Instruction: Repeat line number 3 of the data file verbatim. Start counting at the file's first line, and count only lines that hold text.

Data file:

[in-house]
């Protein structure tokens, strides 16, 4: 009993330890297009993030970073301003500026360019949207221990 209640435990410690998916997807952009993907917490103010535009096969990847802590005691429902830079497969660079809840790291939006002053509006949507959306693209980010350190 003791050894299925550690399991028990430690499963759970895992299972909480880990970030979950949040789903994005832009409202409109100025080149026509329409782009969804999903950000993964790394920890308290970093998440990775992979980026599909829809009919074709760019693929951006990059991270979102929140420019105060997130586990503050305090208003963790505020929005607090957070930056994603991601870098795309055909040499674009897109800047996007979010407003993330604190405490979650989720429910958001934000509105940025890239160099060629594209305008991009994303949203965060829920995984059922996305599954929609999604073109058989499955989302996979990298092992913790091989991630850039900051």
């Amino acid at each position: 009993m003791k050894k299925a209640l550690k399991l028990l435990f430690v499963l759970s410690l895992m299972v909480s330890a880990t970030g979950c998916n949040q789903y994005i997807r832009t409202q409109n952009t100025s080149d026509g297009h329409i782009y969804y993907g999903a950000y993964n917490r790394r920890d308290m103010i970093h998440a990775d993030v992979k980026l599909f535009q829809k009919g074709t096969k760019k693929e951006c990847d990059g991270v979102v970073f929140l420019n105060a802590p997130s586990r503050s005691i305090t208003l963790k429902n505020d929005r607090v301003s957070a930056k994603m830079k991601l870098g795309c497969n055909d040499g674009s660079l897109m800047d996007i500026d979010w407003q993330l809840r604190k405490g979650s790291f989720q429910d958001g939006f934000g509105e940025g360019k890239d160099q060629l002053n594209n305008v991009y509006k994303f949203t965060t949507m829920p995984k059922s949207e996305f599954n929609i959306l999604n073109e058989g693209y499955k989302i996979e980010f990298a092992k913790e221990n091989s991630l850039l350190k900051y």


């Amino acid at each position: 009993m003791k050894k299925a209640l550690k399991l028990l435990f430690v499963l759970s410690l895992m299972v909480s330890a880990t970030g979950c998916n949040q789903y994005i997807r832009t409202q409109n952009t100025s080149d026509g297009h329409i782009y969804y993907g999903a950000y993964n917490r790394r920890d308290m103010i970093h998440a990775d993030v992979k980026l599909f535009q829809k009919g074709t096969k760019k693929e951006c990847d990059g991270v979102v970073f929140l420019n105060a802590p997130s586990r503050s005691i305090t208003l963790k429902n505020d929005r607090v301003s957070a930056k994603m830079k991601l870098g795309c497969n055909d040499g674009s660079l897109m800047d996007i500026d979010w407003q993330l809840r604190k405490g979650s790291f989720q429910d958001g939006f934000g509105e940025g360019k890239d160099q060629l002053n594209n305008v991009y509006k994303f949203t965060t949507m829920p995984k059922s949207e996305f599954n929609i959306l999604n073109e058989g693209y499955k989302i996979e980010f990298a092992k913790e221990n091989s991630l850039l350190k900051y």